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intr.v. pul·lu·lat·ed, pul·lu·lat·ing, pul·lu·lates
1. To breed rapidly or abundantly.
2. To be or increase in great numbers: "Ideas pullulated in his brain" (G.D. Dess).
3. To teem; swarm: a lagoon that pullulated with fish.

[Latin pullulāre, pullulāt-, from pullulus, diminutive of pullus, young fowl; see pullet.]

pul′lu·la′tion n.
American Heritage® Dictionary of the English Language, Fifth Edition. Copyright © 2016 by Houghton Mifflin Harcourt Publishing Company. Published by Houghton Mifflin Harcourt Publishing Company. All rights reserved.
ThesaurusAntonymsRelated WordsSynonymsLegend:
Noun1.pullulation - asexual reproduction in which a local growth on the surface or in the body of the parent becomes a separate individualpullulation - asexual reproduction in which a local growth on the surface or in the body of the parent becomes a separate individual
agamogenesis, asexual reproduction - reproduction without the fusion of gametes
2.pullulation - a rapid and abundant increase
increment, growth, increase - a process of becoming larger or longer or more numerous or more important; "the increase in unemployment"; "the growth of population"
Based on WordNet 3.0, Farlex clipart collection. © 2003-2012 Princeton University, Farlex Inc.
References in periodicals archive ?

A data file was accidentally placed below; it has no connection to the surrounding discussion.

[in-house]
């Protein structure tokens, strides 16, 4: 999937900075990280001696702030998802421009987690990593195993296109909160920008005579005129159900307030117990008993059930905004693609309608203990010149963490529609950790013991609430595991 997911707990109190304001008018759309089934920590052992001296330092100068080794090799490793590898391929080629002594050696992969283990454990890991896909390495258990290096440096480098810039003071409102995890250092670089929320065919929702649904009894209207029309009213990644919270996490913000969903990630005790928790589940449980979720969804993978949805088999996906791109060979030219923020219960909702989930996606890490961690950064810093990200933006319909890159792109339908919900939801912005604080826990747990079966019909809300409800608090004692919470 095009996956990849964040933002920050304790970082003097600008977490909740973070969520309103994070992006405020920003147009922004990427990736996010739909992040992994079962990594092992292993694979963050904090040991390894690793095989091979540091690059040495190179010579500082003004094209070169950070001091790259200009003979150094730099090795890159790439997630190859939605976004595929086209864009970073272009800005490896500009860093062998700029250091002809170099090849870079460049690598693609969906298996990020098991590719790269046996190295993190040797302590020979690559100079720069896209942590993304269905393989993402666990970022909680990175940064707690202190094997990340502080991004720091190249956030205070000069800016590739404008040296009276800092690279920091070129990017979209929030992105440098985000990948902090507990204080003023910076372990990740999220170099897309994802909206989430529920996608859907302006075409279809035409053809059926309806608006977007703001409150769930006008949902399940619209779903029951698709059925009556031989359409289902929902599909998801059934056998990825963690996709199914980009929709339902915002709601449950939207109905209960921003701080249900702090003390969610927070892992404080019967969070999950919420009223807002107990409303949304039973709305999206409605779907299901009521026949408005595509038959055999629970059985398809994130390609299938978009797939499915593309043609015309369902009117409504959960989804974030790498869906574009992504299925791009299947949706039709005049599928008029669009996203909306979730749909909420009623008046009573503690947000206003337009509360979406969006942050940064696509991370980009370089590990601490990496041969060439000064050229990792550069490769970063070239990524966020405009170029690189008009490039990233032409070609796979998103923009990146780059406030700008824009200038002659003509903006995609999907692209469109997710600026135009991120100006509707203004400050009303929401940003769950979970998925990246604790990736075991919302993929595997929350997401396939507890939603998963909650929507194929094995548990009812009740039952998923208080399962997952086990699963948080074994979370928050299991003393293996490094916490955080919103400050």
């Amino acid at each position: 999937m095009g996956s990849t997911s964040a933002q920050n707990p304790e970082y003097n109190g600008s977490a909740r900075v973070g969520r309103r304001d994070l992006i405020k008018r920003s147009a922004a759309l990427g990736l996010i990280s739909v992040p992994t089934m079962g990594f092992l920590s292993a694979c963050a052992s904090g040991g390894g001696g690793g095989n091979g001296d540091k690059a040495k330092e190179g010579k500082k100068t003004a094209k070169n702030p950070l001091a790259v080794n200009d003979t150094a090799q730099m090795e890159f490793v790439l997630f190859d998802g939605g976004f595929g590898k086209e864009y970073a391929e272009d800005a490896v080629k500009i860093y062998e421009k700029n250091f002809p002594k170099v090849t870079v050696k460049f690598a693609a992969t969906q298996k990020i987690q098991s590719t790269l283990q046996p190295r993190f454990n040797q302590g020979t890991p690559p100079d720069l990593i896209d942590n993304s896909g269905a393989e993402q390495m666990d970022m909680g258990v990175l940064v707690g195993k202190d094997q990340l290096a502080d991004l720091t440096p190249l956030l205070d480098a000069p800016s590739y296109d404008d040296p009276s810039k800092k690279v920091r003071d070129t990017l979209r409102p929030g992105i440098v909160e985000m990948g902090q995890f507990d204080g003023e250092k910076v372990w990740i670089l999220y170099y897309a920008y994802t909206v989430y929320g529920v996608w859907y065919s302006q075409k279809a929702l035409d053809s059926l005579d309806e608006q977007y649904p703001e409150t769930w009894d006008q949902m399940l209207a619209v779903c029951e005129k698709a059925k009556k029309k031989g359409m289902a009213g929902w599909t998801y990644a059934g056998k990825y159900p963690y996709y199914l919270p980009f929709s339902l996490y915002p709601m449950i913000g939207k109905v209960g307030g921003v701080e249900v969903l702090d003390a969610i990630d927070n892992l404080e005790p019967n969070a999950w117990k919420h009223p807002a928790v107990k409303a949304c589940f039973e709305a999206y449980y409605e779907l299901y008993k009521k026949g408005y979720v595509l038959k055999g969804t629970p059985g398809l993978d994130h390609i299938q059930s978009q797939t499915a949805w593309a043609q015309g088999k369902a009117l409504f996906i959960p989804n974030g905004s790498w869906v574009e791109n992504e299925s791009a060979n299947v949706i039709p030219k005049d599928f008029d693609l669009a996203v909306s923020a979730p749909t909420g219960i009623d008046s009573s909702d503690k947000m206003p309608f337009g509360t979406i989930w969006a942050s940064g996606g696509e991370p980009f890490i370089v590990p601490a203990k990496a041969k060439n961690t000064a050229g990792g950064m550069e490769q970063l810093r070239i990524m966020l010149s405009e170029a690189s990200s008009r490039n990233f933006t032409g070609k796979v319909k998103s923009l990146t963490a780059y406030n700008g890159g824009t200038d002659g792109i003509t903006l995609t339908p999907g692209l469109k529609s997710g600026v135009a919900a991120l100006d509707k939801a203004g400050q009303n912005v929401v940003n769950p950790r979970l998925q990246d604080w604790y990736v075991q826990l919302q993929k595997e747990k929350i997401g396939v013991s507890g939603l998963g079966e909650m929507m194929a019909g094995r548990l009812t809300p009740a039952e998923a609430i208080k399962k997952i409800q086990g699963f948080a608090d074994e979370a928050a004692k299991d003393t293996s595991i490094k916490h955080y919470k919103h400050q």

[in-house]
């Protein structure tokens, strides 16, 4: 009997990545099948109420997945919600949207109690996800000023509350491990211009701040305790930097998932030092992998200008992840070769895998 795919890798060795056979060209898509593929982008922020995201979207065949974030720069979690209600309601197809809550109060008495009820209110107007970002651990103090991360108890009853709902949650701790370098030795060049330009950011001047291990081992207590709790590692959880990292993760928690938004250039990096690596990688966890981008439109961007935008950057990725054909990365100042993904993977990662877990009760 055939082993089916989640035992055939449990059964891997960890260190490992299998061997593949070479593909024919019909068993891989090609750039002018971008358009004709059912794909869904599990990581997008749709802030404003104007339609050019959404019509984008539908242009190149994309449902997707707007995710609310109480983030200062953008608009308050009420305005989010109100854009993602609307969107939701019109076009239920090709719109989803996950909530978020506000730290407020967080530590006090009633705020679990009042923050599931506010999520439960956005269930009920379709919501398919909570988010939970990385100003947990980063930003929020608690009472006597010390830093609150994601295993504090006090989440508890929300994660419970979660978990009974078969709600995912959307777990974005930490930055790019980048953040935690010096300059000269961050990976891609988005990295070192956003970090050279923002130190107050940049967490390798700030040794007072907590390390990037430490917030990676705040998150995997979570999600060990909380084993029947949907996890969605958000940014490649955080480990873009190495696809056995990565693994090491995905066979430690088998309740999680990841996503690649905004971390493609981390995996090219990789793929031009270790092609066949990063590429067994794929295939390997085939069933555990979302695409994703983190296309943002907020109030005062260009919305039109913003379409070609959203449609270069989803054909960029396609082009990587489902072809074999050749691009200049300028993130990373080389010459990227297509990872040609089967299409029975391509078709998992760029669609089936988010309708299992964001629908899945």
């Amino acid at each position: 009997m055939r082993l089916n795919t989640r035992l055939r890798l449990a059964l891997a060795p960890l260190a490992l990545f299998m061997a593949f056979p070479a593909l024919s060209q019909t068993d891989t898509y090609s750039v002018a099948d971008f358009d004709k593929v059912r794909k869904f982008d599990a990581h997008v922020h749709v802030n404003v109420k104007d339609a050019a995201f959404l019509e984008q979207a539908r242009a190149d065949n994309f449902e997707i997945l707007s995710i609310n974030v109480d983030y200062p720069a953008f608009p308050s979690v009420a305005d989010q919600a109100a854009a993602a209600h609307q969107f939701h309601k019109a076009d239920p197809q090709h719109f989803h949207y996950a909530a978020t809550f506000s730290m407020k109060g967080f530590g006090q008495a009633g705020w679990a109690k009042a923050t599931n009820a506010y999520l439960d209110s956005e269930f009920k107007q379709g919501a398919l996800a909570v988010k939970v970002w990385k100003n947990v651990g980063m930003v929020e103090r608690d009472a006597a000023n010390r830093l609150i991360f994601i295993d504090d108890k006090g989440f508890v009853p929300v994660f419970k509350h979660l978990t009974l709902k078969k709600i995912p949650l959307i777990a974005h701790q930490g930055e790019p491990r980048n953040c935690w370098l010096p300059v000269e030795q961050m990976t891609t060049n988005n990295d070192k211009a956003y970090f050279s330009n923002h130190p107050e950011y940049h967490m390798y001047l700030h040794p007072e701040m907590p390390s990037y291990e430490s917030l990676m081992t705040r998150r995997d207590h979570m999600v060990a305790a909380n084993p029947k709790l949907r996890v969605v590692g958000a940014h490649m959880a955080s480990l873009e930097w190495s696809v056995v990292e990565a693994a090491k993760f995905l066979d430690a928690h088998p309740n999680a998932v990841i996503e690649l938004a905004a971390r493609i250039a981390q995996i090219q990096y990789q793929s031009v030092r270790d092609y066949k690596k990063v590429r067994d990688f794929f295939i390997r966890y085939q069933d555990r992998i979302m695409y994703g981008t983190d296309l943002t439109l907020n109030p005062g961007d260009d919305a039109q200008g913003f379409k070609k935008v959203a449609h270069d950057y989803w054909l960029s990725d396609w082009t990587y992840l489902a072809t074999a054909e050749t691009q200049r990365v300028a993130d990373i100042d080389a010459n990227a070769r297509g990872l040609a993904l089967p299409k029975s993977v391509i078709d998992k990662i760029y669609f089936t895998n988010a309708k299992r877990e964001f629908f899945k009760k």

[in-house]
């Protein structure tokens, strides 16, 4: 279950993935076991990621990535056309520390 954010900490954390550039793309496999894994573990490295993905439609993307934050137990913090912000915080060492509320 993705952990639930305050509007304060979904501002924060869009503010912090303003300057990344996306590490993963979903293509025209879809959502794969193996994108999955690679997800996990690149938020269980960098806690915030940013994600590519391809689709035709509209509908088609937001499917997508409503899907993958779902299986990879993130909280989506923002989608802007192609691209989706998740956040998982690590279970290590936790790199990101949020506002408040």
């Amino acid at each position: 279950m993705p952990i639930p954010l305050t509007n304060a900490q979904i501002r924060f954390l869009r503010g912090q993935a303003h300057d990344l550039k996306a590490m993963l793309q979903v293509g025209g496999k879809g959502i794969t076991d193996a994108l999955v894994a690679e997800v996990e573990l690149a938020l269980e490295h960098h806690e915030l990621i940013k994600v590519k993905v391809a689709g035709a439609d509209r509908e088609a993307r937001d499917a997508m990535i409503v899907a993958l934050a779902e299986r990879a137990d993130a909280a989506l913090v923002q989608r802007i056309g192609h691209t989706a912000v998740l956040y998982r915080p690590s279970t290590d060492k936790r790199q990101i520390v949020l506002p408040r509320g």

None of these is anthologized save the issue's piece de resistance and the concluding essay in From the Third Eye, Norman Mailer's jealous appreciation, an implicit talkin'-'bout-my-generation rumination on his own film practice that begins: "To pay one's $5.00 and join the full house at the Trans-Lux for the evening show of Last Tango in Paris is to be reminded once again that the planet is in a state of pullulation." Pull My Daisy or pullulate then never, Evergreen had folded by the time its Last Tango issue was published in paperback.
Hindus, he said to his private secretary in 1945, were a foul race "protected by their mere pullulation [rapid breeding] from the doom that is their due".
They witnessed the pullulation of every possible kind and form of the intuitive ("Esalen is a mother church of a new American religion for people who think they don't like churches or religion but who still want to believe in the supernatural"); the preposterous (a conspiracy theory about "shape-shifting reptilian humanoids," which "10 percent of Americans who describe themselves as 'very conservative' or 'very liberal' believe in"); and the ominous (pseudomedicine-apocalypticism, survivalists, firearms junkies, the pedophilic-satanic-cult hysteria of the 1980s, climate change skepticism, ad infinitum).
Lutter contre la constipation, car l'inflammation du colon entraine la pullulation des germes intestinaux et peut etre source de cystite.